Ipomea indica
Ocean Blue Morning Glory

General Information
Ipomoea indica, called koaliʻawa, is the more common of the two morning-glory species native to Kure Atoll. It is a vigorous, tender perennial vine native to tropical habitats throughout the world. On Kure, it is common in the central plain and makes a lovely groundcover. The leaves are large, broadly heart-shaped, and have a pointed tip. The flowers are varying shades of purple. It grows vigorously though out the year.

He kowali, he pākaʻawili
He is like a morning glory, twisting this way and that.
Often attributed to people who are unstable,
and frequently change their mind (ʻōlelo noʻeau #703)

The traditional proverb above perfectly expresses the nature of this vine as this vine can be seen on Kure doing twists and turns all throughout the central plain, sending runners out from a place with a lot of water and soil, and roots at the nodes when there is an opportunity. The unrooted vines are usually tossed around when the wind changes direction—a very common occurrence on Kure due to the cyclonic patterns of the storms that move across the North Pacific.  So if there are any poʻe koaliʻawa (Koaliʻawa-type people) out there–root your vines while you can or get blown away(!).

Kure Background
At the onset of the field camps on Kure, this plant was wrapped around the leaking cistern that was standing there since the Coast Guard days.  The plant was moved from the cistern when it was discovered that the roots were starting to crack and compromise the structural integrity of an important freshwater resource for the field camps. Learning from this event and another USCG site on Kure, the strategy for the restoration of this plant is to begin where the koaliʻawa has access to water.

A wide variety of insects are found in koali ʻawa, making it good foraging grounds for shorebirds and Laysan ducks. The vines are collected by ʻiwa (frigate birds) and manu ʻā (red-footed boobies) during nesting season. ʻIwa birds swoop down and grab a vine with their long sharp beaks without landing. Manu ʻā land and take their time choosing vines to carry in their beaks back to their nests where they weave them into the nest.  This activity is often observed in camp at breakfast and dinner.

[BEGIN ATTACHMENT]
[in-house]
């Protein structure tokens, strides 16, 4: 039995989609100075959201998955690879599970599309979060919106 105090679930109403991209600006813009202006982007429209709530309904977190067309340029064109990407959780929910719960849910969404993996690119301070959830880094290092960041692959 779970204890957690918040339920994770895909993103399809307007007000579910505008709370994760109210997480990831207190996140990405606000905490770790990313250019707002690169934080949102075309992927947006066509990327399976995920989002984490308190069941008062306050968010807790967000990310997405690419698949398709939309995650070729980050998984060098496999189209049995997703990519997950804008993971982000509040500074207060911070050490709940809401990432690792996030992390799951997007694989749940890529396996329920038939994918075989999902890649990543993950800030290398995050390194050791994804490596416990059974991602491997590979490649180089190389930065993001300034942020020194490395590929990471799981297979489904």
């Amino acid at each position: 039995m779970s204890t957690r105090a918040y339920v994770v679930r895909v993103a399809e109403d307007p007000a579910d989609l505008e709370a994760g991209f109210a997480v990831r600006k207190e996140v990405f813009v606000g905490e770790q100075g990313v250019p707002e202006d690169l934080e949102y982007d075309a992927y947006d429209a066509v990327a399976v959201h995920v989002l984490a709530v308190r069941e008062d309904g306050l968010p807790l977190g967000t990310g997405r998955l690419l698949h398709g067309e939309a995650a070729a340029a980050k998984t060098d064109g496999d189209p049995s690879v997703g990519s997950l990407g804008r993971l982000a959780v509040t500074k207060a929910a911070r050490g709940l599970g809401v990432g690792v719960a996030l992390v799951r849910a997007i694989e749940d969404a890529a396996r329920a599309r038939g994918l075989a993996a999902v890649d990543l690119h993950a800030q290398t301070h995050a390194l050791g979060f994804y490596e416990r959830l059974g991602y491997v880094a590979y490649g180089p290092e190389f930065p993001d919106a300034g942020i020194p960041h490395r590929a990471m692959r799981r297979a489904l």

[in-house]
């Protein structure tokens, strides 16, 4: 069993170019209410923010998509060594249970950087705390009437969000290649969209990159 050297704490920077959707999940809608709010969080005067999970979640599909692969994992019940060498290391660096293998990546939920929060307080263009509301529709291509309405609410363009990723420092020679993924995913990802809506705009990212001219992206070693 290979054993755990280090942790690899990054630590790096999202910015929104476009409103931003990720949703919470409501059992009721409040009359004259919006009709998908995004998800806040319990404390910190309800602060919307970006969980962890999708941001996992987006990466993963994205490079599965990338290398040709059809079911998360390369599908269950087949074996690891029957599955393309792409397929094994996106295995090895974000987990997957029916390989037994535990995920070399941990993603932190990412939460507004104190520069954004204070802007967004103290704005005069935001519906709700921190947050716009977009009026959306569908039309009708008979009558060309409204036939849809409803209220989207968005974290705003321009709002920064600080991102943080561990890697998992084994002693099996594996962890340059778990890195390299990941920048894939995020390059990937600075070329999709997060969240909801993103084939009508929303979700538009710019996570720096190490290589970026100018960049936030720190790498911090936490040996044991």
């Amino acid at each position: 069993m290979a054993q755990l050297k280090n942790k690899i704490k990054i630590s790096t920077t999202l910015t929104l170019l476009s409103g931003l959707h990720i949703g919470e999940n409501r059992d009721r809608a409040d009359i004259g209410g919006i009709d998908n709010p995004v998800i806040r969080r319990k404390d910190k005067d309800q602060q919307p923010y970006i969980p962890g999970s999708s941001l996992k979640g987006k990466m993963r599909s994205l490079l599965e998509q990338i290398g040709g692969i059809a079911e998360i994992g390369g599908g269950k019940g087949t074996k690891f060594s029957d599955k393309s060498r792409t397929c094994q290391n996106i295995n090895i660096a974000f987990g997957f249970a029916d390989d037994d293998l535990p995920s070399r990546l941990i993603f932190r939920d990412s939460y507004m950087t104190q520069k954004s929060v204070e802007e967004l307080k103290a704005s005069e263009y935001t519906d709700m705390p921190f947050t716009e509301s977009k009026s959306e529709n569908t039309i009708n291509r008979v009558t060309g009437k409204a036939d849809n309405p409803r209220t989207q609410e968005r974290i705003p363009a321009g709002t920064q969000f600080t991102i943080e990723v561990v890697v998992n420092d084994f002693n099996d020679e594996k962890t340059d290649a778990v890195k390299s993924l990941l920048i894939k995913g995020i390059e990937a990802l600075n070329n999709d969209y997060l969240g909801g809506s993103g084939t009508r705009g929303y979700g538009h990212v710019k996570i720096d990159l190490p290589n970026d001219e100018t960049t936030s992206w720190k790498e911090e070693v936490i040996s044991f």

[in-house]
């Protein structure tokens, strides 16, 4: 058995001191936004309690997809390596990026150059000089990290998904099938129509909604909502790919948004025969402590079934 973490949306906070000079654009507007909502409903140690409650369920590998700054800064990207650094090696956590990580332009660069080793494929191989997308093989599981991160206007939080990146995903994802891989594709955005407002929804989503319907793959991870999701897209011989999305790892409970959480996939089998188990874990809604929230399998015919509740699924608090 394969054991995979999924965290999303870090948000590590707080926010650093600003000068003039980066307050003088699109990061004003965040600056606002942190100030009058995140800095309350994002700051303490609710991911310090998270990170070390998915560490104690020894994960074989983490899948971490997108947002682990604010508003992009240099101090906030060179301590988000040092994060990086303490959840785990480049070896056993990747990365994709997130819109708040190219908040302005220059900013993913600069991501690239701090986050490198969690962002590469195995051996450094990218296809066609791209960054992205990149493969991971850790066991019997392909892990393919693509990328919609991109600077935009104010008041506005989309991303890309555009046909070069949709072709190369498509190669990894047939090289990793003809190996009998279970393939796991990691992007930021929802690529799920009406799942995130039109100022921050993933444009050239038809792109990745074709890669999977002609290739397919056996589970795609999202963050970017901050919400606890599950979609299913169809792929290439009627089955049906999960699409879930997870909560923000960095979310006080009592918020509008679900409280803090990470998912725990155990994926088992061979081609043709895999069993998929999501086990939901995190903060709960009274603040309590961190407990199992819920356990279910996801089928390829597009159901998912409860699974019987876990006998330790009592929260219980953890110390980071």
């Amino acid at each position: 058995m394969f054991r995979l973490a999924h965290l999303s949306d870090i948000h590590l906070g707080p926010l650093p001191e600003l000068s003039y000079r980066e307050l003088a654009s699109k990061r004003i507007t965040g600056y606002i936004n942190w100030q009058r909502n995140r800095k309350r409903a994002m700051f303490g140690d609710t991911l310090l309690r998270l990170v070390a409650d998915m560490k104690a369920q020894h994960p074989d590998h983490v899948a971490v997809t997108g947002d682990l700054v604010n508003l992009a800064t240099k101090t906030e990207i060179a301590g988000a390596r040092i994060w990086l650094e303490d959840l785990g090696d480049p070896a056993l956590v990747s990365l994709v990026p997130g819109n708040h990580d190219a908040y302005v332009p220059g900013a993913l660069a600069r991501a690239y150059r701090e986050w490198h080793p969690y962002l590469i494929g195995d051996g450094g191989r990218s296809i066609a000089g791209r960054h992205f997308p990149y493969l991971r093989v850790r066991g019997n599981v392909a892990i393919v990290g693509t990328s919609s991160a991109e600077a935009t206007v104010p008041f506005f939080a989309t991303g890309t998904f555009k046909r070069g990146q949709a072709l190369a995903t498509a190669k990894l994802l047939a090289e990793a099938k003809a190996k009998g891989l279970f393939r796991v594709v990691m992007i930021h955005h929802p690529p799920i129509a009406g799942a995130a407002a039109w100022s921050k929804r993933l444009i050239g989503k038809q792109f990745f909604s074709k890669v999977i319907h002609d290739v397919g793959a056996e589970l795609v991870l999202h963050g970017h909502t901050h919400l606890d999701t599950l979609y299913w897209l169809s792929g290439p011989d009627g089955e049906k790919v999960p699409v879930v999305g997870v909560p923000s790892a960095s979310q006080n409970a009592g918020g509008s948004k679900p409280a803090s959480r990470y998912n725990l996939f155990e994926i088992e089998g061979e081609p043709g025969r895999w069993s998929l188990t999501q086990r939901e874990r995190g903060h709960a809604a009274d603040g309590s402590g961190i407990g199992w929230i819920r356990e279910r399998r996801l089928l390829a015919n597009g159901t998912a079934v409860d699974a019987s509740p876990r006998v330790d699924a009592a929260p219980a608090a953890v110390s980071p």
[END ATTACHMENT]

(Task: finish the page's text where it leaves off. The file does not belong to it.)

Habitat Restoration
Koaliʻawa shares space well with the other native restoration plants—naupaka, kāwelu, ʻalena, and nohu, to name a few.  This plant has been successful mostly where all the water runs off and collects at a low point.  This is usually in areas like the base of the dune structures or at the edges and sloped sides of the runway. From there, it can share the water with the whole plant as it grows from the source out to the new territory.

Due to its strong need for water and its ability to coexist with the other native plants, it is currently the main candidate to displace the non-natives within the central area of Kure, called the central plain, or Kula manu. Deliberate efforts are made to outplant in locations where the highly invasive plant Lobularia maritima is in hopes that it will be replaced by this native water hog.